Officer was sworn in hours before killing unarmed teen, mayor says

Credit: DaytonDailyNews

Caption
Officer Allegedly Kills Unarmed Teen After Being Sworn In Hours Before

Credit: DaytonDailyNews

An East Pittsburgh police officer who shot and killed an unarmed 17-year-old running from a traffic stop Tuesday night was sworn in just hours before the fatal encounter.

Mayor Louis Payne told WPXI Wednesday that the unidentified officer who killed Antwon Michael Rose, of Rankin, previously spent seven years working in other departments, but confirmed that he was working his first shift following his official swearing in with the East Pittsburgh Police Department.

Allegheny County police officials said that Rose was a passenger in a vehicle stopped in East Pittsburgh around 8:20 p.m. Tuesday because it fit the description of a car seen fleeing the area of a shooting in the nearby borough of North Braddock. As an officer handcuffed the driver of the car, which investigators said had bullet damage to the back window, Rose and a second passenger got out of the car and ran.

Footage of the shooting posted on Facebook Tuesday shows the scene from a distance. The 18-second video shows Rose and the other passenger, who has not been found by police, get out of the car and make a break for the yard between two nearby houses.

Three shots are heard and one of the passengers appears to fall into the grass.

"Why are they shooting at him?" the woman recording the traffic stop says. "Why are they shooting? All they did was run and they're shooting at them!"

Rose, who police officials said was struck three times, was taken to McKeesport Hospital, where he was pronounced dead.

The Allegheny County medical examiner on Thursday ruled the teen’s death a homicide.

Though officers said they found two guns in the car after the shooting, Rose was not armed when he was shot, police officials said.

Click here to watch the footage of the shooting. Warning: Some viewers might find the images too graphic.

Pictured is the spot on East Pittsburgh's Grandview Avenue where unarmed teen Antwon Rose was shot and killed by a police officer Tuesday, June 19, 2018. Witnesses said Rose, 17, was shot in the back as he ran from a traffic stop.
Caption
Pictured is the spot on East Pittsburgh's Grandview Avenue where unarmed teen Antwon Rose was shot and killed by a police officer Tuesday, June 19, 2018. Witnesses said Rose, 17, was shot in the back as he ran from a traffic stop.

Credit: AP Photo/Keith Srakocic

Credit: AP Photo/Keith Srakocic

The officer who killed the teen has been placed on administrative leave while the Allegheny County police’s Homicide Unit investigates the shooting. Allegheny County District Attorney Stephen Zappala Jr. issued a statement Thursday in which he said he had met with police officials, but that the investigation into Rose’s death remained ongoing.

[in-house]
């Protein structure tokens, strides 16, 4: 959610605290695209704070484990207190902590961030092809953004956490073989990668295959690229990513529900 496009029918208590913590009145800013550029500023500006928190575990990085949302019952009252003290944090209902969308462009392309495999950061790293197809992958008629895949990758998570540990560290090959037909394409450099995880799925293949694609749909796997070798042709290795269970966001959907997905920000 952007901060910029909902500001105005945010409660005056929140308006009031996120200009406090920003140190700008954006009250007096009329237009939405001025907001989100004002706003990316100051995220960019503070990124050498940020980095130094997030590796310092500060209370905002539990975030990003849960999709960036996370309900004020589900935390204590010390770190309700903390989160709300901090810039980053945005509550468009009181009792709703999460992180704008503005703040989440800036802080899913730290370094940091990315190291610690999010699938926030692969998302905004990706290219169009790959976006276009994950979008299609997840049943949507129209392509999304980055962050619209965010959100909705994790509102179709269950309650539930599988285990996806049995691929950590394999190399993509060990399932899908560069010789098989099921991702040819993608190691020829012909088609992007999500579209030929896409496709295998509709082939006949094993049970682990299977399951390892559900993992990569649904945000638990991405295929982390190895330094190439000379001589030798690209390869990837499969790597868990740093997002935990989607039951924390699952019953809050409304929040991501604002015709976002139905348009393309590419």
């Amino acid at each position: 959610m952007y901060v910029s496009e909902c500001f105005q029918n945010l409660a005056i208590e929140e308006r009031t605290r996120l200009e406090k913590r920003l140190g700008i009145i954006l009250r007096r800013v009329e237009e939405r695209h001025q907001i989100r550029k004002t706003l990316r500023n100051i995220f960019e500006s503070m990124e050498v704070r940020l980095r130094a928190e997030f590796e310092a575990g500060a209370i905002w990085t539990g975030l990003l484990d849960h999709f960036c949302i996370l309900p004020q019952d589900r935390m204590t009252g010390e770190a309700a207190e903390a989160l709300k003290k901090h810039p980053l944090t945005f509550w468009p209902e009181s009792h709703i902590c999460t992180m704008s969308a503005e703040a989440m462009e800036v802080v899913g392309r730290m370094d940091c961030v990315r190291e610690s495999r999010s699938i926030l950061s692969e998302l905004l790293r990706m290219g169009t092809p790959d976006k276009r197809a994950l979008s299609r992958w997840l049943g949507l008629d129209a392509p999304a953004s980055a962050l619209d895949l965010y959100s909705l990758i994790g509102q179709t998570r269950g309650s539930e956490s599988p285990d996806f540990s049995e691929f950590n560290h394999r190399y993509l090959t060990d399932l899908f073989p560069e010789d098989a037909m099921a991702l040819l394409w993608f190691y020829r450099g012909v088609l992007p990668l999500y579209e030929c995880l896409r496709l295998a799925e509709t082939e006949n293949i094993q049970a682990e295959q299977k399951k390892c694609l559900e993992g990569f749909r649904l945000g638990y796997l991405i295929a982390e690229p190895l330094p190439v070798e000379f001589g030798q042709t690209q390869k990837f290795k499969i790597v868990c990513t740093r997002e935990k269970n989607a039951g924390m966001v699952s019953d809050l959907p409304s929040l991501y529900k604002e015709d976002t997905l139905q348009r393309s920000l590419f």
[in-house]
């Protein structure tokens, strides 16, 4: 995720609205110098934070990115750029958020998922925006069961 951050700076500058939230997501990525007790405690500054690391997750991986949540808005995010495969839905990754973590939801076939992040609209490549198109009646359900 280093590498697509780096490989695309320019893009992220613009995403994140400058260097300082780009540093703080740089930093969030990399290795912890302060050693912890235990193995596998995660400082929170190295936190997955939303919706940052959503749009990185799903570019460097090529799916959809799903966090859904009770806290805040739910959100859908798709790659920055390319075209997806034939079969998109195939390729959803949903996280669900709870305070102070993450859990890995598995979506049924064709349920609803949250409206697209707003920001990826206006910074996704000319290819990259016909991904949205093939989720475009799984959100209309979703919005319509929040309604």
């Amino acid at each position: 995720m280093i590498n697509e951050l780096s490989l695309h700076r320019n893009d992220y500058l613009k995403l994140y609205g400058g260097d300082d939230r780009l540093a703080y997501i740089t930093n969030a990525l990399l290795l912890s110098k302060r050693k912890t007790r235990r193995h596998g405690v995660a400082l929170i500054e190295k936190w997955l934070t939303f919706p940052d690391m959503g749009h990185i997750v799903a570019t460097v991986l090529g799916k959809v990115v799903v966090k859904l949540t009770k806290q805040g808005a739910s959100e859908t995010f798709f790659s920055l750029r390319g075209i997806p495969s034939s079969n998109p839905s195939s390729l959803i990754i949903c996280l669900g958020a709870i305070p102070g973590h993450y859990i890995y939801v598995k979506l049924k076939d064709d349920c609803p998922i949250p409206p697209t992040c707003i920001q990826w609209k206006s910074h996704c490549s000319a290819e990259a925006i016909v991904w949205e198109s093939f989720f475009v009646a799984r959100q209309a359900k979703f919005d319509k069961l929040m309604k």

“Out of respect for the grieving process that the family and friends of Mr. Rose are going through and the upcoming Monday funeral for Mr. Rose, District Attorney Zappala will not have any further comment until next week.”

CBS News reported that the officers at the scene were not wearing body cameras. Their patrol cars also had no cameras. 

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The shooting has sparked protests, including a protest of hundreds that shut down the street outside the Allegheny County Courthouse Thursday morning.  WPXI livestreamed the protest on Facebook.

Hundreds of people also gathered Wednesday night, despite rain pouring down on them.

Rose's family has hired civil rights attorney Lee Merritt, who talked to WPXI Thursday morning near the scene of the teen's death. Merritt said he was looking for witnesses to the shooting to determine what the officer might have seen as Rose and the other passenger fled.

Merritt told the news station that Rose’s family wants the officer to be treated the same as anyone who was shown, on video, shooting a man who was running away.

“If you take away the uniform and you put that same video out there, we believe that an arrest would have been made by now,” Merritt said. “Not necessarily a conviction, because that’s a process and everyone is entitled to due process.”

He said officers accused of misconduct should be treated like everyone else.

"It's very difficult to find justification for the use of deadly force given the facts as they were presented in that video," Merritt said. "Antwon and the other young man did not appear to present any harm or danger to that officer or anyone."

He said Rose’s family is devastated by his death.

"Every day that they wake up, they're hoping that this is all a bad dream," Merritt said.